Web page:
||Schofield Hall 218|
||Eau Claire, WI 54702-4004|
University Theatre to|
Present 'The Magic Flute'
MAILED: Feb. 16, 1999|
In W.A. Mozart's day, most operas were written specifically for an important event or person. But late in his life, Mozart broke this rule to write "The Magic Flute" for a friend who ran a dinner theater.
As a result, "The Magic Flute" was written for a middle-class audience, not nobility. Because of the unusual circumstances under which this opera was written, "the music is very accessible very direct and simple," Robert Knight, associate professor of theatre arts at the University of Wisconsin-Eau Claire, said of the play, which will open Feb. 25 at the University of Wisconsin-Eau Claire.
Knight, the play's director, said most performers in Mozart's "The Magic Flute" were from the lower tier in terms of performers. Mozart chose to use "popular singers of the day, not classically trained artists," Cheryl Starr, associate professor of theater arts, explained.
"The music is easy to understand because there's really only one character that is a flowery, dazzling singer and she appears the least," Knight said. "The other singers are more down to earth."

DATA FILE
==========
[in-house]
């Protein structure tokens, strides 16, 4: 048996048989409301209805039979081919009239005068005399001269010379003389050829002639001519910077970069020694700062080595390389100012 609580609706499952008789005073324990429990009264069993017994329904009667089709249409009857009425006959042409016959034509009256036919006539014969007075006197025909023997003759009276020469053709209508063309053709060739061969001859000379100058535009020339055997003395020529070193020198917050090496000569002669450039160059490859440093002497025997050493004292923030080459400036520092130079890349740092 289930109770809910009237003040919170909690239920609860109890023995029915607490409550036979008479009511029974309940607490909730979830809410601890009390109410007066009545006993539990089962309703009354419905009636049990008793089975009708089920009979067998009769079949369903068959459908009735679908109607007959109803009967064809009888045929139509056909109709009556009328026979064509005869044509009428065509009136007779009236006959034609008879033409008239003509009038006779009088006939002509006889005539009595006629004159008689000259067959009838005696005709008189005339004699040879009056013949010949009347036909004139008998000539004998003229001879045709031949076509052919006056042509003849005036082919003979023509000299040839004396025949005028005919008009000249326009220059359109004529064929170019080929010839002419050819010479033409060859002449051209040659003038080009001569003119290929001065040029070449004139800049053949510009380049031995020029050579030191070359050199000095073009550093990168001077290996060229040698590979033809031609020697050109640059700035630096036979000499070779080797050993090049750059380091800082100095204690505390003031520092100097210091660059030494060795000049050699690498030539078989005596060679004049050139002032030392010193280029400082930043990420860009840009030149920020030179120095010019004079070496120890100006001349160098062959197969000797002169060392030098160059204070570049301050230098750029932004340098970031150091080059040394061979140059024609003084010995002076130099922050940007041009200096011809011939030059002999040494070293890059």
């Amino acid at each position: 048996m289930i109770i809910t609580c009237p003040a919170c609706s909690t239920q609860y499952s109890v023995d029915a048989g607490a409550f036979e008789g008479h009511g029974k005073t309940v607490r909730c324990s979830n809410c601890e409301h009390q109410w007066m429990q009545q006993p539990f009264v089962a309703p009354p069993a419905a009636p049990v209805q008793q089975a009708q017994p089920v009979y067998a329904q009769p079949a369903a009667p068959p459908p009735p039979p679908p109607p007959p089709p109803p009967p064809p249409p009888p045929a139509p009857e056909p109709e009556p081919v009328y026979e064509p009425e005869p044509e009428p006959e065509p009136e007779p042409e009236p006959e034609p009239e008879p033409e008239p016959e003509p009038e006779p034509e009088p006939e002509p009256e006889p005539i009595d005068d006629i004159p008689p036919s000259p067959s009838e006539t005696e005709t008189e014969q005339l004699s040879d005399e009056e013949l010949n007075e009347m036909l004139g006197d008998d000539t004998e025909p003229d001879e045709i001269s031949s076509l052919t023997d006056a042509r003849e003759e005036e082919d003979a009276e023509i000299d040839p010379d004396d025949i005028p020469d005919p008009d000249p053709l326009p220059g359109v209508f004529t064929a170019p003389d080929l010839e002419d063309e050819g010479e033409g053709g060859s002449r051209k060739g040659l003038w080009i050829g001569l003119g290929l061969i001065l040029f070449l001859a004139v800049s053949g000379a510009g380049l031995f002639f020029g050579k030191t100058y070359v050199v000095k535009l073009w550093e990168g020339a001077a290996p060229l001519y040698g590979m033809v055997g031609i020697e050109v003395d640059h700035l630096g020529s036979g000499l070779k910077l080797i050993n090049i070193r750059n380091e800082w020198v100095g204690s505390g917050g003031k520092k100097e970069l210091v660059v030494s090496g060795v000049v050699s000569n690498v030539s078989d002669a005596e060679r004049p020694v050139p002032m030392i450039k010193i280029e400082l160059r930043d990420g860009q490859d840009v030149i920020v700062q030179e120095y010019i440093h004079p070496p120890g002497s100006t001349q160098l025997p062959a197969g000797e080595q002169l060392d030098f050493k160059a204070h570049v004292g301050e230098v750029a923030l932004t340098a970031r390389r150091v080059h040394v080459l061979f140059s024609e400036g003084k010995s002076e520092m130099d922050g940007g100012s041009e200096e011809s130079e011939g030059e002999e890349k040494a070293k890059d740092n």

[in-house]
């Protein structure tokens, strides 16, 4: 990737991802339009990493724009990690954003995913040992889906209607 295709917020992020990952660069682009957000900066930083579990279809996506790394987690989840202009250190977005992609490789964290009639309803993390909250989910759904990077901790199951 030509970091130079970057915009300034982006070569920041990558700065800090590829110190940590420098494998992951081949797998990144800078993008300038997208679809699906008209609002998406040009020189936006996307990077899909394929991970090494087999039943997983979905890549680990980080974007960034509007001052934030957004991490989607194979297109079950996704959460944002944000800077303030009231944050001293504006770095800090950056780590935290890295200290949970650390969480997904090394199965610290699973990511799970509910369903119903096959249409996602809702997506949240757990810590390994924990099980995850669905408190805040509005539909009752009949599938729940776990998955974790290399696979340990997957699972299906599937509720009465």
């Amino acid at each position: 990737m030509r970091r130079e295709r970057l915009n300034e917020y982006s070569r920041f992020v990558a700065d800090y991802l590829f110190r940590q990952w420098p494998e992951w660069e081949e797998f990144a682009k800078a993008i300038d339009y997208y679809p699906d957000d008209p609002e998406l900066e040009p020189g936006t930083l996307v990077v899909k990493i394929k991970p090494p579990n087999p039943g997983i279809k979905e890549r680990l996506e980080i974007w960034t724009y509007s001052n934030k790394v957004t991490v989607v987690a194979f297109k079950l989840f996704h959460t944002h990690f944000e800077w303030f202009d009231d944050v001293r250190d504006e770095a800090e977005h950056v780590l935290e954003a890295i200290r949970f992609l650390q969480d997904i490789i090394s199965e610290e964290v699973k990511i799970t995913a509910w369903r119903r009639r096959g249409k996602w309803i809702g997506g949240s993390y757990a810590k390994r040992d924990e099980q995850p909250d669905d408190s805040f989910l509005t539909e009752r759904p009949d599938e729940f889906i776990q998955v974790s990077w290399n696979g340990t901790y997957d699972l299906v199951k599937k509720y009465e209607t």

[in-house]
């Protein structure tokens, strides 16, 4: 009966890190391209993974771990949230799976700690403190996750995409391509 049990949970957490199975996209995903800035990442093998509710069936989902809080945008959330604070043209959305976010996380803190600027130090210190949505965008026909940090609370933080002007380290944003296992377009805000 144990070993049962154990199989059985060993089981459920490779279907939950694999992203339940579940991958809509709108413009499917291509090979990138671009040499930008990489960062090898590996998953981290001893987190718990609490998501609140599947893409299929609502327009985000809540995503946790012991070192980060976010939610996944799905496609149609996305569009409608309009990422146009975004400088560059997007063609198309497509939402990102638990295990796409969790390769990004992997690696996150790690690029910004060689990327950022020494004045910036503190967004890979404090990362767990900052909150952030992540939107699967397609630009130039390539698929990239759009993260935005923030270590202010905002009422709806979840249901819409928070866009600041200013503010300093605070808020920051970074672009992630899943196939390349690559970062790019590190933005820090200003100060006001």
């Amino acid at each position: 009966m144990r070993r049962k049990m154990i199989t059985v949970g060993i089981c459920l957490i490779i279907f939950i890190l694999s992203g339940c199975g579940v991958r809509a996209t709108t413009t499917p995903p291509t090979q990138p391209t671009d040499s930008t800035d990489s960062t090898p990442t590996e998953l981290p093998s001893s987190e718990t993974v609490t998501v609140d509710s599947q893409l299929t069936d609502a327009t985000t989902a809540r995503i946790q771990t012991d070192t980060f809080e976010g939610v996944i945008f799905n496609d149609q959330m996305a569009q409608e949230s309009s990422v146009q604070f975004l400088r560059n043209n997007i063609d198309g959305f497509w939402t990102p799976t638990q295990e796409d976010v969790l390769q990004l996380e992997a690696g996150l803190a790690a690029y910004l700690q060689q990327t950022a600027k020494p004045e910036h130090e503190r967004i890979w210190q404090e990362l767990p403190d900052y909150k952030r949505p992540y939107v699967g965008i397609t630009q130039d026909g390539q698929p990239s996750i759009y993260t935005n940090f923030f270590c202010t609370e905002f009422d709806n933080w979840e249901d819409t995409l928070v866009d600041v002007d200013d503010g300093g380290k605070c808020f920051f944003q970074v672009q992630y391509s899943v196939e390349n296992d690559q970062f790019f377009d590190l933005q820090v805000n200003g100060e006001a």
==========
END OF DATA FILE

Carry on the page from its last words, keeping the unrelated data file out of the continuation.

"The opera's story was appropriate for its intended audience because the middle-class population of Vienna was obsessed with magic," Starr said.
"The Magic Flute" is a story of good versus evil with mystical elements and magical characters combined, Knight said.
He also said Mozart's motivation to write the opera came from the Enlightenment; he wanted to remind people of what they had. "The Magic Flute" explores the idea that a person doesn't need to be wealthy to attain truth or happiness, Knight said.
The forces of good and evil in the opera could be metaphors for the different social classes of Vienna, Knight said. Mozart didn't want to play up real evil; he just wanted to illustrate that the different social classes don't understand each other, he said.
UW-Eau Claire's version of "The Magic Flute" will differ from the original because Mozart's version contained some offensive remarks pertaining to women, Knight said.
The UW-Eau Claire theatre arts department hired a professional tenor from the Twin Cities for the performance. "For students, having a professional around is a real help for them to see what they will be doing in a few years," Knight said.
"The Magic Flute" opens at 7:30 p.m. Feb. 25 in Gantner Concert Hall of the Haas Fine Arts Center. Additional performances are slated for 7:30 p.m. Feb. 26-27 and March 4-5, and a matinee performance is slated for 1:30 p.m. Feb. 28.
Tickets, available at the University Service Center, (715) 836-3727, are $8 for adults, $6 for seniors or children under 18, and $5 for students, faculty or staff with a university ID.
Janice B. Wisner
UW-Eau Claire News Bureau
Updated: Feb. 16, 1999